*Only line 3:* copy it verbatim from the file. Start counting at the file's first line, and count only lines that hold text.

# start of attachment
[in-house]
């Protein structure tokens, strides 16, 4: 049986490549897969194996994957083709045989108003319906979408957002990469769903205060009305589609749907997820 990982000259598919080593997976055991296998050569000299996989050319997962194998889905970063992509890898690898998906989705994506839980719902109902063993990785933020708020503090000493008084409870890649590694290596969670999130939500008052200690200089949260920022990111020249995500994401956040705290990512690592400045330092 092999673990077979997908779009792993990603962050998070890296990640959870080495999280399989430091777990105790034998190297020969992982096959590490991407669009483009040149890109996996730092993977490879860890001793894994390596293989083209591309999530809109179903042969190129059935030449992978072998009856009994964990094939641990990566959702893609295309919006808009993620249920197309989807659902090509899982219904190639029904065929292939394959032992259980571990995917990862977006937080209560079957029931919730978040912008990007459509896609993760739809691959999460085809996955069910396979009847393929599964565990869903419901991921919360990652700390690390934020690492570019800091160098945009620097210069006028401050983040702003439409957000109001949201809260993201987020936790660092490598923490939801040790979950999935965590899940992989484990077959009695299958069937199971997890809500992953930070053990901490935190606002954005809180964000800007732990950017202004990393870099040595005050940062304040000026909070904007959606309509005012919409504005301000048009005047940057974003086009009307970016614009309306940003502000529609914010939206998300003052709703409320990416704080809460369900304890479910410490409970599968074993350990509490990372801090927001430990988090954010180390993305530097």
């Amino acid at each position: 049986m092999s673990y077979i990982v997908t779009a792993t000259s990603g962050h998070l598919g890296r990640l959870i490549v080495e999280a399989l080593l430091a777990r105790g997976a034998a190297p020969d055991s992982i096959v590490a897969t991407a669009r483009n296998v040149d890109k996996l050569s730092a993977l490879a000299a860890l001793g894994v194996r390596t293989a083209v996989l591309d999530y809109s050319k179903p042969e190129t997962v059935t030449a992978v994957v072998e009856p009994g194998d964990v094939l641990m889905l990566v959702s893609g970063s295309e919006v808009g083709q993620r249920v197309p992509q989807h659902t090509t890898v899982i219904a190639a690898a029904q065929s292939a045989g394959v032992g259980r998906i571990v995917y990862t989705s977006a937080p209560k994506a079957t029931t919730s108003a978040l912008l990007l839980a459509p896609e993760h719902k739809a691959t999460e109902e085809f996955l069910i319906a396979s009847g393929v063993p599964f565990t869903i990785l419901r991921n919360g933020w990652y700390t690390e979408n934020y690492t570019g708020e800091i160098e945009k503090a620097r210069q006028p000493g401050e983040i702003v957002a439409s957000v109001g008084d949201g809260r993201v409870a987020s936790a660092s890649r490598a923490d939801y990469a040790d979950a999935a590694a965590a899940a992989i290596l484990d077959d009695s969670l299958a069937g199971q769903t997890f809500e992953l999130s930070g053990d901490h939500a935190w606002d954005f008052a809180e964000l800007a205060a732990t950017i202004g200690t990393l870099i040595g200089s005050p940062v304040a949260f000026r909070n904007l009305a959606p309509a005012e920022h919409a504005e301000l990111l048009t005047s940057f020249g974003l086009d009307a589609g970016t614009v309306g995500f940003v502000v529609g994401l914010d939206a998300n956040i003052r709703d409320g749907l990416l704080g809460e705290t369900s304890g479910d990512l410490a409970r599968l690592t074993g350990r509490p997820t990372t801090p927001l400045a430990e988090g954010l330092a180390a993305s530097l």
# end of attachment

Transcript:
């Amino acid at each position: 049986m092999s673990y077979i990982v997908t779009a792993t000259s990603g962050h998070l598919g890296r990640l959870i490549v080495e999280a399989l080593l430091a777990r105790g997976a034998a190297p020969d055991s992982i096959v590490a897969t991407a669009r483009n296998v040149d890109k996996l050569s730092a993977l490879a000299a860890l001793g894994v194996r390596t293989a083209v996989l591309d999530y809109s050319k179903p042969e190129t997962v059935t030449a992978v994957v072998e009856p009994g194998d964990v094939l641990m889905l990566v959702s893609g970063s295309e919006v808009g083709q993620r249920v197309p992509q989807h659902t090509t890898v899982i219904a190639a690898a029904q065929s292939a045989g394959v032992g259980r998906i571990v995917y990862t989705s977006a937080p209560k994506a079957t029931t919730s108003a978040l912008l990007l839980a459509p896609e993760h719902k739809a691959t999460e109902e085809f996955l069910i319906a396979s009847g393929v063993p599964f565990t869903i990785l419901r991921n919360g933020w990652y700390t690390e979408n934020y690492t570019g708020e800091i160098e945009k503090a620097r210069q006028p000493g401050e983040i702003v957002a439409s957000v109001g008084d949201g809260r993201v409870a987020s936790a660092s890649r490598a923490d939801y990469a040790d979950a999935a590694a965590a899940a992989i290596l484990d077959d009695s969670l299958a069937g199971q769903t997890f809500e992953l999130s930070g053990d901490h939500a935190w606002d954005f008052a809180e964000l800007a205060a732990t950017i202004g200690t990393l870099i040595g200089s005050p940062v304040a949260f000026r909070n904007l009305a959606p309509a005012e920022h919409a504005e301000l990111l048009t005047s940057f020249g974003l086009d009307a589609g970016t614009v309306g995500f940003v502000v529609g994401l914010d939206a998300n956040i003052r709703d409320g749907l990416l704080g809460e705290t369900s304890g479910d990512l410490a409970r599968l690592t074993g350990r509490p997820t990372t801090p927001l400045a430990e988090g954010l330092a180390a993305s530097l």